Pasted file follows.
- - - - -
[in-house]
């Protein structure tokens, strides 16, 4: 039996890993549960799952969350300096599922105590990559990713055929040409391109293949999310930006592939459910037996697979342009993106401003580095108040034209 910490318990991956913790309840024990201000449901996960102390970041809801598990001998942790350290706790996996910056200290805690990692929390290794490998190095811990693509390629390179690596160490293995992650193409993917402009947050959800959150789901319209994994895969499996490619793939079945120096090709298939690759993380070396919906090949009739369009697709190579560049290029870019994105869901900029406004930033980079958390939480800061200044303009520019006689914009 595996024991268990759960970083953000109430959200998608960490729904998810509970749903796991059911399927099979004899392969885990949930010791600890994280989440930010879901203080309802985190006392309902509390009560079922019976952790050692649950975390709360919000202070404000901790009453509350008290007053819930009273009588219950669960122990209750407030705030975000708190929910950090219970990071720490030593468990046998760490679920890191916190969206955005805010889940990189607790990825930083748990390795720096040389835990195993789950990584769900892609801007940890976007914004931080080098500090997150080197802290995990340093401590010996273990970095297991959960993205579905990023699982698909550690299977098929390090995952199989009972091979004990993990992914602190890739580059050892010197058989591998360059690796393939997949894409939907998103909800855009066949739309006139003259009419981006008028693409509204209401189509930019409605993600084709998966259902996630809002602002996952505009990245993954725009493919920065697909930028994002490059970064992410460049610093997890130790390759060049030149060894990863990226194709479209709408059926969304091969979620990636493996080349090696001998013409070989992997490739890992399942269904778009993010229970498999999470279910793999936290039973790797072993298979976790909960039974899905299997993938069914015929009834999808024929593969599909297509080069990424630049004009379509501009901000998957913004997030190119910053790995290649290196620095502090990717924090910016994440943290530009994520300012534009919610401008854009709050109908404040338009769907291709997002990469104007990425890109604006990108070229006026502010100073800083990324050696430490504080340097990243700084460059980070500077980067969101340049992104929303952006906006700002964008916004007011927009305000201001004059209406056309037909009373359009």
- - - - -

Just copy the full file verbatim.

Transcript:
[in-house]
């Protein structure tokens, strides 16, 4: 039996890993549960799952969350300096599922105590990559990713055929040409391109293949999310930006592939459910037996697979342009993106401003580095108040034209 910490318990991956913790309840024990201000449901996960102390970041809801598990001998942790350290706790996996910056200290805690990692929390290794490998190095811990693509390629390179690596160490293995992650193409993917402009947050959800959150789901319209994994895969499996490619793939079945120096090709298939690759993380070396919906090949009739369009697709190579560049290029870019994105869901900029406004930033980079958390939480800061200044303009520019006689914009 595996024991268990759960970083953000109430959200998608960490729904998810509970749903796991059911399927099979004899392969885990949930010791600890994280989440930010879901203080309802985190006392309902509390009560079922019976952790050692649950975390709360919000202070404000901790009453509350008290007053819930009273009588219950669960122990209750407030705030975000708190929910950090219970990071720490030593468990046998760490679920890191916190969206955005805010889940990189607790990825930083748990390795720096040389835990195993789950990584769900892609801007940890976007914004931080080098500090997150080197802290995990340093401590010996273990970095297991959960993205579905990023699982698909550690299977098929390090995952199989009972091979004990993990992914602190890739580059050892010197058989591998360059690796393939997949894409939907998103909800855009066949739309006139003259009419981006008028693409509204209401189509930019409605993600084709998966259902996630809002602002996952505009990245993954725009493919920065697909930028994002490059970064992410460049610093997890130790390759060049030149060894990863990226194709479209709408059926969304091969979620990636493996080349090696001998013409070989992997490739890992399942269904778009993010229970498999999470279910793999936290039973790797072993298979976790909960039974899905299997993938069914015929009834999808024929593969599909297509080069990424630049004009379509501009901000998957913004997030190119910053790995290649290196620095502090990717924090910016994440943290530009994520300012534009919610401008854009709050109908404040338009769907291709997002990469104007990425890109604006990108070229006026502010100073800083990324050696430490504080340097990243700084460059980070500077980067969101340049992104929303952006906006700002964008916004007011927009305000201001004059209406056309037909009373359009």